LONDON – Even before the suicide bombing that killed 22 people at a Manchester, England, arena Monday night, the Chicago Cubs were evaluating ways to make the area around Wrigley Field safer.
The City Council Budget Committee on Tuesday approved a $1 million donation by the World Series champions for the installation of 30 security cameras around the stadium in a densely populated neighborhood. The timing was coincidental — it was in the works for over a year — but the expensive undertaking underscores how difficult it is to keep large locales secure, especially after events.
Manchester police would not say if the bomber blew himself up inside or outside the arena, so it is not clear if rigorous bag screening or additional pre-event security would have helped prevent the deaths and injuries. The venue tweeted on Monday night that it happened "outside the venue in a public space."
"The risks now are higher outside of a stadium or venue than inside," Cubs spokesman Julian Green said. "Being able to check and monitor activity outside is becoming increasingly important."
The cameras will provide a 360-degree view outside the stadium, Green said. They will be installed around Wrigleyville and on a highway exit near the ballpark, but aren't likely to be ready until next season.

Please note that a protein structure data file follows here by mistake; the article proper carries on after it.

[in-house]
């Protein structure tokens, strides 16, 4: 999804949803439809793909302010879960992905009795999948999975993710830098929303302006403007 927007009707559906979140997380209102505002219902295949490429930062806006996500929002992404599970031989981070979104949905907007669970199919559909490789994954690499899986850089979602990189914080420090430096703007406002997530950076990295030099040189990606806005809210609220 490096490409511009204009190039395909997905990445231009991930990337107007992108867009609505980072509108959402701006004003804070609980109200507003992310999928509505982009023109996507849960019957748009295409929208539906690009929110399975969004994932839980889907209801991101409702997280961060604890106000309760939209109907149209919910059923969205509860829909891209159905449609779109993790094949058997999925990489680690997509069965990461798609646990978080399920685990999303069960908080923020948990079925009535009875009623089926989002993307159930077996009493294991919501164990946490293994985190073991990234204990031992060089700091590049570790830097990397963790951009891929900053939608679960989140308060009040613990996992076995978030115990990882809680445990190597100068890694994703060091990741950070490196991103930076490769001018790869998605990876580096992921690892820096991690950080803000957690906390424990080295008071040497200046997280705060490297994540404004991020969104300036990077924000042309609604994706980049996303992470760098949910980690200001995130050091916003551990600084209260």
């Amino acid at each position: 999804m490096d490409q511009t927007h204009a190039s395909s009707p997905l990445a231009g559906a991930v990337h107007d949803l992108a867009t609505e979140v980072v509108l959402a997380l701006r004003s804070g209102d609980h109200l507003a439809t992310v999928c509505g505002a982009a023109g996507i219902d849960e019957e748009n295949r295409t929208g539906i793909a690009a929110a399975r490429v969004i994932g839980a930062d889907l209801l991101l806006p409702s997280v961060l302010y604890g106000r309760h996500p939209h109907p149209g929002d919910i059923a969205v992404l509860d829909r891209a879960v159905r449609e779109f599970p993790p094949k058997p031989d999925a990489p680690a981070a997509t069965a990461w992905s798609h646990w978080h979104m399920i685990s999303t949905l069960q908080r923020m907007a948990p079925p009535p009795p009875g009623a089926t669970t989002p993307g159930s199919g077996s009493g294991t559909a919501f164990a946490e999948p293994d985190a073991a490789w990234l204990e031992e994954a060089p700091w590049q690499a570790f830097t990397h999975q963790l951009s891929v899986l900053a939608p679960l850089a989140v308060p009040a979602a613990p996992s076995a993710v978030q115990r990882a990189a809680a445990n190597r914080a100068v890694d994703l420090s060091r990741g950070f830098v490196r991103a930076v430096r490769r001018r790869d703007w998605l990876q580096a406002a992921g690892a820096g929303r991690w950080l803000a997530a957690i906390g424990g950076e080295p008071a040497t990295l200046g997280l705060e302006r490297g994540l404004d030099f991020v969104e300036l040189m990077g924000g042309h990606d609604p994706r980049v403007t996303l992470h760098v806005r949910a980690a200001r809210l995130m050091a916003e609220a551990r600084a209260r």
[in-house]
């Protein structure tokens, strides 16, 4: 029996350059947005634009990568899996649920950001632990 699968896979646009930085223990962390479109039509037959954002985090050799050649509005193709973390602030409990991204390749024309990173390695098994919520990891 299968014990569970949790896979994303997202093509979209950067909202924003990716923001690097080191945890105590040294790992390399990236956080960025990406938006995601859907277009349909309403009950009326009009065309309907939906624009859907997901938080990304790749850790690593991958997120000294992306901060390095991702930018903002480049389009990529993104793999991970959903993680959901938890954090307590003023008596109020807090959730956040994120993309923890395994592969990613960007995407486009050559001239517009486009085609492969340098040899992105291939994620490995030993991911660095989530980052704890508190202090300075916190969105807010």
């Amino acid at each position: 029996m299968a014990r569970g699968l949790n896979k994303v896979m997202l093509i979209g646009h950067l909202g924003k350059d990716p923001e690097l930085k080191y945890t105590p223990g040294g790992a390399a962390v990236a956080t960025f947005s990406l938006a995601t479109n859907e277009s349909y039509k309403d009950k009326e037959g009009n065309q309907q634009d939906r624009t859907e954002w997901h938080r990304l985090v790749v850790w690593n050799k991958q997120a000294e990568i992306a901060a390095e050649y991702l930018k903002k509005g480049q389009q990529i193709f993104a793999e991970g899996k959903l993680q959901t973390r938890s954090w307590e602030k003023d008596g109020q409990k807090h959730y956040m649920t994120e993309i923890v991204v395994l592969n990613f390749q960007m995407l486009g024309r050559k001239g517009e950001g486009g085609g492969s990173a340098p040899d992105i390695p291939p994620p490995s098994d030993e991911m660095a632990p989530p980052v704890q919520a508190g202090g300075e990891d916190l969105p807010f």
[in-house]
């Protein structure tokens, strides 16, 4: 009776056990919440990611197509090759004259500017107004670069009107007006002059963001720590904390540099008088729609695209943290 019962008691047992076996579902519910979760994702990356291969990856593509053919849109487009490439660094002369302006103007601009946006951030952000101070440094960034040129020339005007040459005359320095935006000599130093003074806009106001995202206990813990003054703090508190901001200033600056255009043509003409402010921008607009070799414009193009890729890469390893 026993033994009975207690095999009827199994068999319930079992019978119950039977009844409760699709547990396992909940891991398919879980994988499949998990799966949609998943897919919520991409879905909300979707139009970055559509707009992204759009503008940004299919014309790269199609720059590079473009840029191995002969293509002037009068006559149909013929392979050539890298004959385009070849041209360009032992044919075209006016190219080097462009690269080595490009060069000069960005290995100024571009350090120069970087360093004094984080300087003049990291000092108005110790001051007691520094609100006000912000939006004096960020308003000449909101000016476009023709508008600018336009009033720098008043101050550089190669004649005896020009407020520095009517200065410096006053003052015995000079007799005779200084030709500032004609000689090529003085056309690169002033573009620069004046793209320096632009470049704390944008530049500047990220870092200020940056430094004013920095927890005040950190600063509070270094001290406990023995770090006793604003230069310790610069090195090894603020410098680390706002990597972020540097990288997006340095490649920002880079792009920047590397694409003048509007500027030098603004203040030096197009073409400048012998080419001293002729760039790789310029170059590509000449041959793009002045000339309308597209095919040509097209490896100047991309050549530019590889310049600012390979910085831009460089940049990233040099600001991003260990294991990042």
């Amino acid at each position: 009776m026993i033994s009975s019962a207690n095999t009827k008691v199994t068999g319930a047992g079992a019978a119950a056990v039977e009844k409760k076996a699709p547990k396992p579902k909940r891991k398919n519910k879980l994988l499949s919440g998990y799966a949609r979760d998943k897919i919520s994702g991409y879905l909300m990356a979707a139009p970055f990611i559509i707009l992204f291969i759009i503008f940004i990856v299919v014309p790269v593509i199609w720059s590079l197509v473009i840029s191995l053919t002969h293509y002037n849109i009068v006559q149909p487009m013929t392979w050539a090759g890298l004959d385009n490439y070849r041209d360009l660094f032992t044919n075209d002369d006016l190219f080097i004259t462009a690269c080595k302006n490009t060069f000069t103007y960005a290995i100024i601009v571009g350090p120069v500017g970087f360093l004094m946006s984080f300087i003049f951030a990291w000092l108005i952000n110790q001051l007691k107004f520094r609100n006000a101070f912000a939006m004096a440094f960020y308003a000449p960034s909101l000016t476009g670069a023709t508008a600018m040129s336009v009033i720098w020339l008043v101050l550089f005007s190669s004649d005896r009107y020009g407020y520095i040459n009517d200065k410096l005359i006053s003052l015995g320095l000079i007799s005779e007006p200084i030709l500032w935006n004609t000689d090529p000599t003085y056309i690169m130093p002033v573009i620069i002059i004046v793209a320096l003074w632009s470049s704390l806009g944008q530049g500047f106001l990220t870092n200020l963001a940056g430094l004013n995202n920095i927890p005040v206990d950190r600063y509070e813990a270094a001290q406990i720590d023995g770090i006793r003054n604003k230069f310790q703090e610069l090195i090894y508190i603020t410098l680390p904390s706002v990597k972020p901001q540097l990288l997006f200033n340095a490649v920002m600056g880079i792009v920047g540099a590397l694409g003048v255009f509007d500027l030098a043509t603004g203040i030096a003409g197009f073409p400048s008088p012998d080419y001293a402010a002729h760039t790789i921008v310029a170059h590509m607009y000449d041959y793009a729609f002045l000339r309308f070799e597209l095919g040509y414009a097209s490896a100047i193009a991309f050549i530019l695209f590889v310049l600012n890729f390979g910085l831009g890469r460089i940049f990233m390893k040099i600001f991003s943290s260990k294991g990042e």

"We're being vigilant, not only for our fans but for the larger community that calls this place home," Green said.
After the 2005 suicide bombings that killed 52 people riding subways and a bus in London, Britain installed barriers around airports, transportation hubs and government buildings. However, bag checks are not routinely conducted on passengers boarding the country's trains and buses. Security at sporting events and museums remains scattershot, experts say.
The attack in Manchester illustrated the challenges in securing public spaces and potentially the limits of existing methods, although security protocols vary by country and venue. Most of the 130 people killed in the November 2015 attacks at multiple Paris locations were attending a show at the Bataclan concert hall.